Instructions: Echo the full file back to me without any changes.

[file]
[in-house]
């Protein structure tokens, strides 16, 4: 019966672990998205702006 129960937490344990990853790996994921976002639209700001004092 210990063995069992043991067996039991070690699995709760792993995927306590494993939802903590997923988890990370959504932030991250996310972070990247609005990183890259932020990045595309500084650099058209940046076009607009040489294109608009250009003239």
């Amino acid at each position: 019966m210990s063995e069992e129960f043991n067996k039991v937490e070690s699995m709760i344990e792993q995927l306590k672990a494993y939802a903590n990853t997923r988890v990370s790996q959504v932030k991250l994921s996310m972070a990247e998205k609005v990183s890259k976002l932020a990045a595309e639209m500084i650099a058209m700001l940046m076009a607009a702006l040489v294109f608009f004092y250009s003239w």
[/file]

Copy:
[in-house]
């Protein structure tokens, strides 16, 4: 019966672990998205702006 129960937490344990990853790996994921976002639209700001004092 210990063995069992043991067996039991070690699995709760792993995927306590494993939802903590997923988890990370959504932030991250996310972070990247609005990183890259932020990045595309500084650099058209940046076009607009040489294109608009250009003239």
């Amino acid at each position: 019966m210990s063995e069992e129960f043991n067996k039991v937490e070690s699995m709760i344990e792993q995927l306590k672990a494993y939802a903590n990853t997923r988890v990370s790996q959504v932030k991250l994921s996310m972070a990247e998205k609005v990183s890259k976002l932020a990045a595309e639209m500084i650099a058209m700001l940046m076009a607009a702006l040489v294109f608009f004092y250009s003239w």